The creation and maintenance of web pages can be a time-consuming task. Many tools are available to assist in the creation of web pages, which are defined by HTML documents. Web site administrators use these tools to define the layout of a web page, the content to be dynamically added to a web page, links to other web pages, and so on. When an administrator wants to modify a web page, the administrator may use the same tools to generate a revised HTML document.
Some web sites create all their HTML documents dynamically, based on content stored in a database. For example, a news web site may store all its articles in a database along with information describing the layout of each web page. When the news web site is accessed, the page layout description along with its content is retrieved from the database and an HTML document is created. These web sites may use a content management system to manage the layout description and content. Some content management systems provide special-purpose editors to assist users in managing the information stored in the database.
Although these tools for creating and maintaining web pages generally operate on offline copies of an entire web site, some of these tools allow users to browse to a live web page and select to edit that web page. Such tools are referred to as “online” editors. One browser provides an online editor that is launched in a separate window for modifying the definition of the web page currently been viewed. That editor provides a what-you-see-is-what-you-get (“WYSIWYG”) metaphor that allows images from the remote computer system to be added to the definition of the web page. When editing of the web page is complete, a user can select a publish button and enter appropriate publication information for updating the definition of the web page at the web site. The publication information may include the URL of the web page, user name and password, title of web page, and so on.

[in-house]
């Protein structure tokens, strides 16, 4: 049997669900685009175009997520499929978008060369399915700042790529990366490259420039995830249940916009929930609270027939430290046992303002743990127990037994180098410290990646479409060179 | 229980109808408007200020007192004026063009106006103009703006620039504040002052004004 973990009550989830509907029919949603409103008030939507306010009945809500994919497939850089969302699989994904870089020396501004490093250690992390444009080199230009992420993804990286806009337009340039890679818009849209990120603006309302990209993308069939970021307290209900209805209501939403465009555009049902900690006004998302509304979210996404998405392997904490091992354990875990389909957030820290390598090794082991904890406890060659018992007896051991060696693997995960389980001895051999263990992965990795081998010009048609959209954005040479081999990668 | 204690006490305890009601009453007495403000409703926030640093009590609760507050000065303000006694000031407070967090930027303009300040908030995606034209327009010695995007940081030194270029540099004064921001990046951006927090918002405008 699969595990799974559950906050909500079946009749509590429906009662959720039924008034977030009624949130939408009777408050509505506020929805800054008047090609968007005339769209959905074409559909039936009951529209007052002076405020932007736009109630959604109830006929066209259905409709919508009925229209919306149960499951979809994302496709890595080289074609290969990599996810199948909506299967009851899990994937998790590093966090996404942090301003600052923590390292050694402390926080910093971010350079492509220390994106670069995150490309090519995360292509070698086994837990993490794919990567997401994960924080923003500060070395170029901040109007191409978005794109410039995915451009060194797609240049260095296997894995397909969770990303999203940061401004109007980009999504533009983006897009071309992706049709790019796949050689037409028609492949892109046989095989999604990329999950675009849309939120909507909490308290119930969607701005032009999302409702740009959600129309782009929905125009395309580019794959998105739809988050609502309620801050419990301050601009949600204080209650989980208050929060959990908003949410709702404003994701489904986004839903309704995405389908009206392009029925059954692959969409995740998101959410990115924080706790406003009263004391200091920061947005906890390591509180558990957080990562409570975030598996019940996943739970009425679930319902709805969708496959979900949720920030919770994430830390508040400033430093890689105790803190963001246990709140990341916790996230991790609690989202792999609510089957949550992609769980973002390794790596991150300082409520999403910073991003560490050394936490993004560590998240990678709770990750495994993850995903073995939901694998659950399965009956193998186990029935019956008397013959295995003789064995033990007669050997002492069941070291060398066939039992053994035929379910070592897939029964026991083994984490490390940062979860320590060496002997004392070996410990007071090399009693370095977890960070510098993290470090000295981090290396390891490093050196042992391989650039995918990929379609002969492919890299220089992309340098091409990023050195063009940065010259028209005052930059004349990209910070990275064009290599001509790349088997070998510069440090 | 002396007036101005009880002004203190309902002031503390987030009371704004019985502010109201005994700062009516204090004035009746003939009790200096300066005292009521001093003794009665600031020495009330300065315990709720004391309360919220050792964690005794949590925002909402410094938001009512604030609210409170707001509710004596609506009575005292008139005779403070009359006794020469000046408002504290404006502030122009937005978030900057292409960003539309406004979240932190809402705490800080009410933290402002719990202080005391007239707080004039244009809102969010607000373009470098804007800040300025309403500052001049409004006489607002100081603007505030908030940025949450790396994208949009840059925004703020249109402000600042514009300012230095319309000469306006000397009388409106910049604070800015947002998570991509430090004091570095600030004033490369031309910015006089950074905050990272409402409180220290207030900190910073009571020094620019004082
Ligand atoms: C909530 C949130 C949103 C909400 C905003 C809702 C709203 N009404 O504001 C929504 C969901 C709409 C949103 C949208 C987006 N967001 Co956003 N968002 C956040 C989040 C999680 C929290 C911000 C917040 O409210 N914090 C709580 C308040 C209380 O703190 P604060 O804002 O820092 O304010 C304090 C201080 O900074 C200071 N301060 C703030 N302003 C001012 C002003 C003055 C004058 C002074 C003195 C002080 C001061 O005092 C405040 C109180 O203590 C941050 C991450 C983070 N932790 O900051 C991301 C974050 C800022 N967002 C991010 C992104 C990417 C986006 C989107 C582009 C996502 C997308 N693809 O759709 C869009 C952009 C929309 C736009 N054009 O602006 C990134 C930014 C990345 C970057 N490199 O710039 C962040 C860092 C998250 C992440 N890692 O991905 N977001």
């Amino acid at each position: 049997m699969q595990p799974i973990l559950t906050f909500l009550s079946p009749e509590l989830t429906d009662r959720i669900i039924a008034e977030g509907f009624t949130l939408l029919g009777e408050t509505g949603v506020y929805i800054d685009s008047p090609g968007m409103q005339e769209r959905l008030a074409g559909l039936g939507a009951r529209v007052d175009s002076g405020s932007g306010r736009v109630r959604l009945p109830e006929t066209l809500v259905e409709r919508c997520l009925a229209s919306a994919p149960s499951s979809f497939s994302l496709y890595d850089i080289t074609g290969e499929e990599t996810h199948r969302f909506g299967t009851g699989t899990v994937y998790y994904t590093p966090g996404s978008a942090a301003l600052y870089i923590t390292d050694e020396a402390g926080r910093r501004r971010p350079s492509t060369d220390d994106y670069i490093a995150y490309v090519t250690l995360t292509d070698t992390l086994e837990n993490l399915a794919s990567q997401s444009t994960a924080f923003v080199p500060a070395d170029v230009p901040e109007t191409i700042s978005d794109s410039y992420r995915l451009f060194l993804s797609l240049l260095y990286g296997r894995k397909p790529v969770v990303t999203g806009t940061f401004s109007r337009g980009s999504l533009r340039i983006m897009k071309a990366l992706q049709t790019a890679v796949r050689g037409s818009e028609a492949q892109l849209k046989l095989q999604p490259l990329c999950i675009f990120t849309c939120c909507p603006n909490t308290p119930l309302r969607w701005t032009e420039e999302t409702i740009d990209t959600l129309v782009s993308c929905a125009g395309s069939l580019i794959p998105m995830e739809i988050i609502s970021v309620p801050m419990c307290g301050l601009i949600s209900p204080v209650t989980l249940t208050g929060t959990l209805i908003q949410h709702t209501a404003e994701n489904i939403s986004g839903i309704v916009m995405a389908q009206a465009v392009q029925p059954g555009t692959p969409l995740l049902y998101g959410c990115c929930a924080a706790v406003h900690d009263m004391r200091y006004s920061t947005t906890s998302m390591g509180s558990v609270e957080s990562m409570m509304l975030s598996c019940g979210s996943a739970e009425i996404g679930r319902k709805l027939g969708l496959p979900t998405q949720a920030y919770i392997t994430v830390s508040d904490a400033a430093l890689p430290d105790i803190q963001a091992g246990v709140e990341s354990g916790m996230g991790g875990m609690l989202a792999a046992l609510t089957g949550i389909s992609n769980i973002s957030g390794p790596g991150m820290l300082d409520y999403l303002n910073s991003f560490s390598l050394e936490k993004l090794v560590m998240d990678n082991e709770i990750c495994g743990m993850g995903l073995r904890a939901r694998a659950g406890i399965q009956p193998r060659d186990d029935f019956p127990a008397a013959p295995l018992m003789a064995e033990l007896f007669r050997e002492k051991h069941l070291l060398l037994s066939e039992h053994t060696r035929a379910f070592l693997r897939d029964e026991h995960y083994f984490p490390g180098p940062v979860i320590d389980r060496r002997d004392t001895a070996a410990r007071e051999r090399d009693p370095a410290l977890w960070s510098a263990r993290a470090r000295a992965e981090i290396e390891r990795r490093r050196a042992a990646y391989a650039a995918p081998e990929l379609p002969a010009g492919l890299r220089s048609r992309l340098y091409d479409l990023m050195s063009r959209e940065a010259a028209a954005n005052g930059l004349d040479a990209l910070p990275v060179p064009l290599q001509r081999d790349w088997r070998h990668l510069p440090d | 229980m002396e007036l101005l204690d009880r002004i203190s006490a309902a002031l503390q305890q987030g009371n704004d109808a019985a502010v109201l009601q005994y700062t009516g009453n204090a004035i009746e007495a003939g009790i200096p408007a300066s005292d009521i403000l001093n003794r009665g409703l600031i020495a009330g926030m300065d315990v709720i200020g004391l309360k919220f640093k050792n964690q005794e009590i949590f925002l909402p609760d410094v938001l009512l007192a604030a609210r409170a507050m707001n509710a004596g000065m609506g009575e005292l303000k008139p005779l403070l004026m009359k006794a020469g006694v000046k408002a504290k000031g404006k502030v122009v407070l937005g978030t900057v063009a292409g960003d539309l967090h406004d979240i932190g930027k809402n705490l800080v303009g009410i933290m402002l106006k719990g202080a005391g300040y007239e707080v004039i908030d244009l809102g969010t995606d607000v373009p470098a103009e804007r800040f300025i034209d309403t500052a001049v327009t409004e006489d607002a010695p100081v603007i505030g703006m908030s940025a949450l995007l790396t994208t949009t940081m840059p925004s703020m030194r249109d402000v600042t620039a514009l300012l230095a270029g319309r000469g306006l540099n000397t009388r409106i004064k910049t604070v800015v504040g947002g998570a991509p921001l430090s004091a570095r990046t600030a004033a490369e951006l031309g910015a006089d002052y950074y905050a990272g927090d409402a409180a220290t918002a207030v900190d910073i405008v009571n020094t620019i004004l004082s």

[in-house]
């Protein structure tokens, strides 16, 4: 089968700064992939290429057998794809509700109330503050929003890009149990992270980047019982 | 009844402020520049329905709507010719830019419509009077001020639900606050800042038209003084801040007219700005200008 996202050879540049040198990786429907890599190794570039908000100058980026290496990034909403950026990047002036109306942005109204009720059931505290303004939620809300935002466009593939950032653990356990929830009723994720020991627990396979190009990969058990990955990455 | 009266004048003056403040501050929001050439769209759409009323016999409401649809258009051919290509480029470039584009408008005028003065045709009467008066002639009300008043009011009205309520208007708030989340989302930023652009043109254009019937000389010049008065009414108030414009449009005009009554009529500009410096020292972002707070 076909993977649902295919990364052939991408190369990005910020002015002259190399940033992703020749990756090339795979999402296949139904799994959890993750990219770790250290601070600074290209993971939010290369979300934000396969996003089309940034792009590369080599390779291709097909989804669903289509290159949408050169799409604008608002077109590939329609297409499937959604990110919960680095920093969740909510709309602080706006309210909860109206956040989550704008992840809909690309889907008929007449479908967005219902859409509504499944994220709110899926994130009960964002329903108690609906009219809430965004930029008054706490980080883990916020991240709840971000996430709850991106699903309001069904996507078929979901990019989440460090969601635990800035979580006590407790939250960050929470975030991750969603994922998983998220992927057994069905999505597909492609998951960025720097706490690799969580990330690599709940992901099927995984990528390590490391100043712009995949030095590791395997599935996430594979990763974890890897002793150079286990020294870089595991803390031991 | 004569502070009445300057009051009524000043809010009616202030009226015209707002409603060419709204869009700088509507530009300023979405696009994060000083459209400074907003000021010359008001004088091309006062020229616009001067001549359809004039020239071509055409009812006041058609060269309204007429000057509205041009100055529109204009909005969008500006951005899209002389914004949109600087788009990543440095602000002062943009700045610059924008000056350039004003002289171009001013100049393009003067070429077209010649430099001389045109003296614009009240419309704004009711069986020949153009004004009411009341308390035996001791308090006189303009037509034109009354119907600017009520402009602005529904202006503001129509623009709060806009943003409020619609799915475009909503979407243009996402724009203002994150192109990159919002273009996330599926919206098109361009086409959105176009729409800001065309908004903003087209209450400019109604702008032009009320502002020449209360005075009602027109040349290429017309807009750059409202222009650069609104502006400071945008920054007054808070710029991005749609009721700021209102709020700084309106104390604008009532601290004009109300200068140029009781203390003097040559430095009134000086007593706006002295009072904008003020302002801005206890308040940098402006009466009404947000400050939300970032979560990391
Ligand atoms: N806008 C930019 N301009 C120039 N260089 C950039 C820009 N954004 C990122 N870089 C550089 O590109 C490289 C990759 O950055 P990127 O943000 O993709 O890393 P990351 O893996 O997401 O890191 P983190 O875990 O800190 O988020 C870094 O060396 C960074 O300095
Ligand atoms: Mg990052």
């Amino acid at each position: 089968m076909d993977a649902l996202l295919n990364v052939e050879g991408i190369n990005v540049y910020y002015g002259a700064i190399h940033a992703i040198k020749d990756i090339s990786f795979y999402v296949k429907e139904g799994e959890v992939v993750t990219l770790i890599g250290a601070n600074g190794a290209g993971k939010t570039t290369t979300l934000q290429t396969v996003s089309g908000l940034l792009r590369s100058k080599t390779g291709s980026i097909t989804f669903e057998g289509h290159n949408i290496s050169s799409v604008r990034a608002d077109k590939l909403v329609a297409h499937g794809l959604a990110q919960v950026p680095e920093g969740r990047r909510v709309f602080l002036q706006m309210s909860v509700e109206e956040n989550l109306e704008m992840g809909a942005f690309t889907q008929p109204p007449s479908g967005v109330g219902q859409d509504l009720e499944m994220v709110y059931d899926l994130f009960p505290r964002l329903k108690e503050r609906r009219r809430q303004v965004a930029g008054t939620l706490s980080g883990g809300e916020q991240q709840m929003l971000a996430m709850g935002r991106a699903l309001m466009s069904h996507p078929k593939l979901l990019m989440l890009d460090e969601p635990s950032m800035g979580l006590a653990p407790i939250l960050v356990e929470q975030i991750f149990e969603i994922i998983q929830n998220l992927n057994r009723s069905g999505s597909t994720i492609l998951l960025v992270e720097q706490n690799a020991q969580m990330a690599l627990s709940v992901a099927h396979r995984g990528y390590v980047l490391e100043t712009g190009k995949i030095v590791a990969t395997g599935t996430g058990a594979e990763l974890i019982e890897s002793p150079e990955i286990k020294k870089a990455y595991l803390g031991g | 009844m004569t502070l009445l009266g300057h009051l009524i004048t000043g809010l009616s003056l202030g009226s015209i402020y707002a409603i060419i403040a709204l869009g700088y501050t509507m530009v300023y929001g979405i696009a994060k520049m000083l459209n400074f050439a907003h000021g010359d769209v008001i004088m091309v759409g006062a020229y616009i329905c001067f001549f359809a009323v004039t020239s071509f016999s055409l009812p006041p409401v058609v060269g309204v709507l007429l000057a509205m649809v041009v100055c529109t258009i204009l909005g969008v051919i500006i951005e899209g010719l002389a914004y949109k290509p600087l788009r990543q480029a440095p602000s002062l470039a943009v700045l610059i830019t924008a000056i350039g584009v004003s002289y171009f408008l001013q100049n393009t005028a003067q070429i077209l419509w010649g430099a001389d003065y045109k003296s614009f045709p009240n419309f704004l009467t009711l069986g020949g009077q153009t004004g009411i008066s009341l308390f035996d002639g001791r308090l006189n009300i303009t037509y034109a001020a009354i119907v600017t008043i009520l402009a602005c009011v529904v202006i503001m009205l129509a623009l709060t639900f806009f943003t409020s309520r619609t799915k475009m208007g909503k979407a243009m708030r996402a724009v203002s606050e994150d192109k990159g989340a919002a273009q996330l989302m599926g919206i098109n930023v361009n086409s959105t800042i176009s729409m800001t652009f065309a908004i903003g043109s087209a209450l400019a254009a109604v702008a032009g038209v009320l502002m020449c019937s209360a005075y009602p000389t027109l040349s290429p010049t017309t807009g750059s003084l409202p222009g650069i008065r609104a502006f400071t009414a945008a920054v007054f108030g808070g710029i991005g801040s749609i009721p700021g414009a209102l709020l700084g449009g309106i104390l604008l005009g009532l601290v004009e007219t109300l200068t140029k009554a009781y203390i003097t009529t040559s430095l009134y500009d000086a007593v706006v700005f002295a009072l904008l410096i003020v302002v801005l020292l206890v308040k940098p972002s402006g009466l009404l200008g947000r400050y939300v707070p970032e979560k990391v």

Current tools for creating and maintaining web pages have several disadvantages. First, these tools often do not provide any indication of whether a web page that is currently being displayed by a browser can be edited by the user. Thus, to find out whether a web page is editable, a user may try to edit the web page. If the web page is not editable, the user finds out when an error message is displayed. Second, these tools typically perform the editing process in a window that is separate from the window used for browsing. As such, the user is forced to shift to an editing context, rather than simply editing in a browsing context. Third, after the editing of the web page is complete, a user typically publishes the web page so that the edited web page is stored at the web site. To publish the edited web page, a user may need to use a separate tool from the browser and editor to identify which URLs are linked to which directories at the web site. Alternatively, some tools may allow a web site administrator to provide a file to a user that maps URLs to directories. After using that tool, the user enters the destination directory into a publication window of the editor so that the edited web page can be uploaded and stored at the appropriate location of the web site. It would be desirable to have a technique for editing web pages that would overcome these disadvantages.
A method and system for editing web pages is provided. In one embodiment, an editing system allows a user, when browsing the web, to select for editing a web page that is currently being viewed. When a user navigates to a web page that the user can edit, the editing system displays an appropriate indication that the page can be edited. When the user selects to edit the currently displayed web page, the editing system enters an editing mode that allows the user to edit the web page within a browsing context. When in editing mode, the editing system may enable various toolbars and buttons within the window of the browser to facilitate the editing. When the user has completed the editing of the web page, the editing system automatically updates the web page at the web site so that the updated web page can be provided when a user navigates to that web page using the editing system or a conventional browser. In this way, a user can identify whether a web page is editable before attempting to edit it, can edit a web page in a browsing context, and does not need to know web site-specific location information when saving a web page to its web site.